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Alta Gracia T-Shirts, a brand launched by Knight’s Apparel, makes everyone at Ethix Merch very happy! Congratulations for forming this partnership to the former BJ&B employees (now Alta Gracia employees). The standards here are verified through weekly checks by the Worker’s Rights Consortium (WRC), and student organizations such as  United Students Against Sweatshops (USAS) and United Students for Fair Trade have been supportive of the project.

Alta Gracia tee shirts are an important step toward showing there is demand for ethical collegiate apparel, which will hopefully bring universities closer to endorsing the Designated Suppliers Program (DSP).

Alta Gracia clothing is available in Barnes and Noble bookstores as collegiate licensed T-shirts, shirts, and sweatshirts. We encourage you find the nearest bookstore with Alta Gracia clothing, go there, and purchase ethical collegiate apparel to support these workers!

Also, can help you purchase Alta Gracia T-shirts and wholesale goods for your organization. Just contact us for help with artwork and designing your group’s union-made, ethical apparel!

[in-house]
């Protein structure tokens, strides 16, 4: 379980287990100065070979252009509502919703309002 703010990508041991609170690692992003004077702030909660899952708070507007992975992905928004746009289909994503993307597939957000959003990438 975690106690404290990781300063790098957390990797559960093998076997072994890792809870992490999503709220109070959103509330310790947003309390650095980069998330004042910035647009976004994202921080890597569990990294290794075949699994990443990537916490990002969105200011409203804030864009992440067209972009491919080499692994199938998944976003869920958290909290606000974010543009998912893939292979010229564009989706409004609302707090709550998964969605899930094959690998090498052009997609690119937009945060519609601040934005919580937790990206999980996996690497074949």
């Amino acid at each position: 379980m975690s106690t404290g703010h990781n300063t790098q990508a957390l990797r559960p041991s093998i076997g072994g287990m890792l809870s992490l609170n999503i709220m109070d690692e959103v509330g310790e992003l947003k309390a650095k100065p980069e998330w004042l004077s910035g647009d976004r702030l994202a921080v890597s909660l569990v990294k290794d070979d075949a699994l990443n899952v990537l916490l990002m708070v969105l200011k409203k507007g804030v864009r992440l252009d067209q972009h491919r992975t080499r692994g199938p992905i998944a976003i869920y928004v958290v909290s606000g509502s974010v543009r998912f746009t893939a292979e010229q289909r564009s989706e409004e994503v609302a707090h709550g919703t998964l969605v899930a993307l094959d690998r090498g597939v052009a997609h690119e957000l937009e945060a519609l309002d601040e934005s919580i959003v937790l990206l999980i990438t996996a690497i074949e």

Check out the Ethix Merch breakdown of Alta Gracia T-Shirts brand compared to others.

The project garnered the attention of the New York Times for it’s innovative wages, allowing unionization, and non-profit certification. Here’s an excerpt from the story:

SHIRT-articleLarge-v2The factory is a high-minded experiment, a response to appeals from myriad university officials and student activists that the garment industry stop using poverty-wage sweatshops. It has 120 employees and is owned by Knights Apparel, a privately held company based in Spartanburg, S.C., that is the leading supplier of college-logo apparel to American universities, according to the Collegiate Licensing Company.

For Knights, the factory is a risky proposition, even though it already has orders to make T-shirts and sweatshirts for bookstores at 400 American universities. The question is whether students, alumni and sports fans will be willing to pay $18 for the factory’s T-shirts — the same as premium brands like Nike and Adidas — to sustain the plant and its generous wages.

Read the rest of the article here.